By Nebojsa Malic, senior writer at RT
Millions of Americans and Britons losing their livelihoods under Covid-19 lockdowns can rejoice that their navies are open for business, staging a show of force on Russia’s doorstep for the first time since the Cold War.
Three guided missile destroyers and a Royal Navy frigate sailed into the Barents Sea on Monday, to “assert freedom of navigation and demonstrate seamless integration among allies,” according to the US 6th Fleet. The announcement was accompanied by hashtags such as #openforbusiness, #Powerforpeace and #strongertogether.
“In these challenging times, it is more important than ever that we maintain our steady drumbeat of operations across the European theater,” Admiral Lisa Franchetti, 6th Fleet commander, said in a statement.
Arleigh Burke-class destroyers – USS Donald Cook, USS Porter and USS Roosevelt – were joined by HMS Kent and the support ship literally named USNS Supply for the mission intended to demonstrate NATO commitment “to promoting regional security and stability, while building trust and reinforcing a foundation of Arctic readiness,” according to Franchetti.
The fleet also made a point of reminding everyone that the last time NATO ships ventured into the Barents Sea was the 1980s, at the height of the Cold War between the US-led bloc and the long-gone Soviet Union. For some reason, the British and American naval planners thought the Covid-19 pandemic was the perfect time to bring back those good old days and poke the bear a bit.
The Barents Sea is Russia’s equivalent of the Gulf of Mexico to the US, sitting between its major Arctic ports and the North Pole. With the Arctic looming large in strategic plans of both Moscow and Washington – remember the moves to “buy” Greenland from Denmark? – the five ships’ saunter through the icy waters is about far more than remaining “proficient in all operating environments to ensure the continued security and access to the seas,” as the 6th Fleet puts it.
Yet the exercise has not involved any ships from the Royal Norwegian Navy, one of the few NATO navies actually proficient in Arctic operations. The Norwegians appear to be wary of needlessly antagonizing Russia. While Oslo is normally very vocal about taking part in NATO exercises, “this time it was not prioritized,” Defense Minister Frank Bakke-Jensen told the Barents Observer.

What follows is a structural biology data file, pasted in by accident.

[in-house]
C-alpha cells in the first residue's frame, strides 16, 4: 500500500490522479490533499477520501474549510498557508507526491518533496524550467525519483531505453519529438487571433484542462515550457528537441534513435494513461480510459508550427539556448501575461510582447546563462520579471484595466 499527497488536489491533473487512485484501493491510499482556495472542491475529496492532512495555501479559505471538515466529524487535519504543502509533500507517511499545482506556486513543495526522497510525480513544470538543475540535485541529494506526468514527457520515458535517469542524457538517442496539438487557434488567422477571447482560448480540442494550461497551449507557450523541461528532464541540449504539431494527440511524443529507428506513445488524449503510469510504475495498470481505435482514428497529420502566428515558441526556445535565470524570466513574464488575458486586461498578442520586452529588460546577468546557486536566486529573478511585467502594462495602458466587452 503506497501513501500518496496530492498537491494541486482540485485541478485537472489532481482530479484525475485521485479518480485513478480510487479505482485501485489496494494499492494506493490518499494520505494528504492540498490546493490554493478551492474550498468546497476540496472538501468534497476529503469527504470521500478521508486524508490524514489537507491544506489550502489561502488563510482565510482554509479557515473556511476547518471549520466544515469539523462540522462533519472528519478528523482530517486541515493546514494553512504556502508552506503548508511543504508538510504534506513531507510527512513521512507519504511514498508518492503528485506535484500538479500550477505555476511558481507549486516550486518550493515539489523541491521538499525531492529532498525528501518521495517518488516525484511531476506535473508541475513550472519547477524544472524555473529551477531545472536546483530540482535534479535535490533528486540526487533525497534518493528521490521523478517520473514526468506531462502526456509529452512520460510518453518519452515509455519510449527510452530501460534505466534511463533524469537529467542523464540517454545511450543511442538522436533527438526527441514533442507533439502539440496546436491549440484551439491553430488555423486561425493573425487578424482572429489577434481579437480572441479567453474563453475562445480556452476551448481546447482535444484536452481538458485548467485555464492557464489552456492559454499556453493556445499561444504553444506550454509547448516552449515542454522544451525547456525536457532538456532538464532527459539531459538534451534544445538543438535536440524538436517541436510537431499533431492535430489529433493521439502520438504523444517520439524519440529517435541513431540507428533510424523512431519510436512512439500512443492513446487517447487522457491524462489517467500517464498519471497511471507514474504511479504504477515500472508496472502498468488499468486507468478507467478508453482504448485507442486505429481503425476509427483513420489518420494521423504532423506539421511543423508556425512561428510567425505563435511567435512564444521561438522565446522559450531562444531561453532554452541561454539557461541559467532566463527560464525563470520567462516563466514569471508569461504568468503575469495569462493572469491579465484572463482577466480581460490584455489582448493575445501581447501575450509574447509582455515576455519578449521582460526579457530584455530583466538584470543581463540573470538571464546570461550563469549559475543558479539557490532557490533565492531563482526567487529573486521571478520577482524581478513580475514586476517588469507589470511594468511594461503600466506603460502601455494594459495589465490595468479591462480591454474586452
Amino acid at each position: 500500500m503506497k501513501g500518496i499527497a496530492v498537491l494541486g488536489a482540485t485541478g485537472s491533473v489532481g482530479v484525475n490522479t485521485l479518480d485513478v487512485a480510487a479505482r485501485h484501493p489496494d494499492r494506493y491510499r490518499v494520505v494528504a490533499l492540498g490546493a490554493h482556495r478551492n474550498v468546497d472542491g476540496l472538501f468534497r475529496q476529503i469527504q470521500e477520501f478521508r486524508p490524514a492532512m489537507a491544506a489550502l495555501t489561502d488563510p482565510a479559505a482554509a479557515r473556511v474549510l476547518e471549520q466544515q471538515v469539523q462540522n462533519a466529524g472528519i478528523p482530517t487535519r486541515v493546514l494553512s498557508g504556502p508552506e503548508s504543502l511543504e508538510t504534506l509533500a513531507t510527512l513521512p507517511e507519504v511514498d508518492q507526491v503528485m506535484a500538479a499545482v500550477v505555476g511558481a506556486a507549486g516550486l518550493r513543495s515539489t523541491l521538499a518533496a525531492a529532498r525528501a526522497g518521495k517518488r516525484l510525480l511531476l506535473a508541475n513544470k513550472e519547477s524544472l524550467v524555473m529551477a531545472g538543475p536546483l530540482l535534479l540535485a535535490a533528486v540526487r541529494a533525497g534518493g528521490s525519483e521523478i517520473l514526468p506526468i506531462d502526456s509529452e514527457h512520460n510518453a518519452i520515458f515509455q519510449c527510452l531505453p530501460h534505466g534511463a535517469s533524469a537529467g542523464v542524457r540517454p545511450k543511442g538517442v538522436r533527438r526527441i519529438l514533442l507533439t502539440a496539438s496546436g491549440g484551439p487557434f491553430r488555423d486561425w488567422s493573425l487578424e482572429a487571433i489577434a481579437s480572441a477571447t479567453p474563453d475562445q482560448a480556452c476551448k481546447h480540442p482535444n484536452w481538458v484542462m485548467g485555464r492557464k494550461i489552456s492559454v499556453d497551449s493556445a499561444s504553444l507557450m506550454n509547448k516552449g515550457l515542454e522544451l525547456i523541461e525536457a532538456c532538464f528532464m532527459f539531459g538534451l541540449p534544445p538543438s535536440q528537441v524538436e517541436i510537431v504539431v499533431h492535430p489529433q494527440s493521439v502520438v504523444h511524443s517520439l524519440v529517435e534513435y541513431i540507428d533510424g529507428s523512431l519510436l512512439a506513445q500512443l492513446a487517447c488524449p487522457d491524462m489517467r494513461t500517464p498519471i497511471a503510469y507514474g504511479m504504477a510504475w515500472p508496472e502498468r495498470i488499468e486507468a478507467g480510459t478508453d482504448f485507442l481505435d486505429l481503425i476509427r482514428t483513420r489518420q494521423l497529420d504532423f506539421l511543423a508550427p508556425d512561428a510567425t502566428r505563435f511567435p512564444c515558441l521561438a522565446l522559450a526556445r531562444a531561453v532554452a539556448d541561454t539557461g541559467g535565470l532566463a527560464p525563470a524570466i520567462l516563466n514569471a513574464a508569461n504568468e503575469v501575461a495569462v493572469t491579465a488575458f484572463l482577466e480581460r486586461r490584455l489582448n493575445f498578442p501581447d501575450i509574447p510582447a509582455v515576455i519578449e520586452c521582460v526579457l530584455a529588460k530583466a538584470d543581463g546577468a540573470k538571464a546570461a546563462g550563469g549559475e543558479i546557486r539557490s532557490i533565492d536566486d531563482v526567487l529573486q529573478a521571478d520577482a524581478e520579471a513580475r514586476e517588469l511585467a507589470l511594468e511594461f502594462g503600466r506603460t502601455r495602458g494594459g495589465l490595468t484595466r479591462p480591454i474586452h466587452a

Russia’s Northern Fleet assets monitor the situation as a group of U.S. Navy surface ships sail the #BarentsSea for the first time since the mid-1980s. https://t.co/Z0RoKLQVMg
— The Barents Observer (@BarentsNews) May 4, 2020
The US Navy routinely makes a point of sending its ships to places like the South China Sea for “freedom of navigation” operations (FONOP) – meaning, their freedom to go wherever they please. Two US ships played a game of nerves with the Chinese navy just last week. The Barents Sea operation seems to be designed along the same lines. It also involves two ships that have a lot of experience in poking Russia – and getting poked back in return.
The Porter has repeatedly sailed into the Black Sea over the past several years, where it was shadowed by Russian vessels and aircraft. The Donald Cook was famously buzzed by Russian jets in the Baltic sea in 2016, causing the Pentagon to complain about “aggressive” and “unsafe” approaches.
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Both destroyers are normally based in Rota, Spain, where the weather on the worst of days is nowhere near as harsh as in the Arctic.
Admiral Franchetti’s comments about the importance of maintaining operations suggest that the US Navy is eager to show it can continue to operate as a global superpower even under pandemic circumstances. A number of its ships have been sidelined by Covid-19 outbreaks, to the point where the Pentagon is refusing to give out specific numbers anymore. In the most notorious incident, the aircraft carrier USS Franklin D. Roosevelt had to return to Guam after her captain publicly appealed to quarantine the crew, leading to both his dismissal and the resignation of the acting secretary of the Navy last month.
Moscow has not commented on the Anglo-American deployment. In lieu of a statement, the Russian Northern Fleet simply announced on Tuesday that it was “following” the flotilla’s movements, while the missile cruiser Marshal Ustinov deployed out of Severomorsk for “combat exercises in defending against enemy ships and aircraft” in the Barents Sea.
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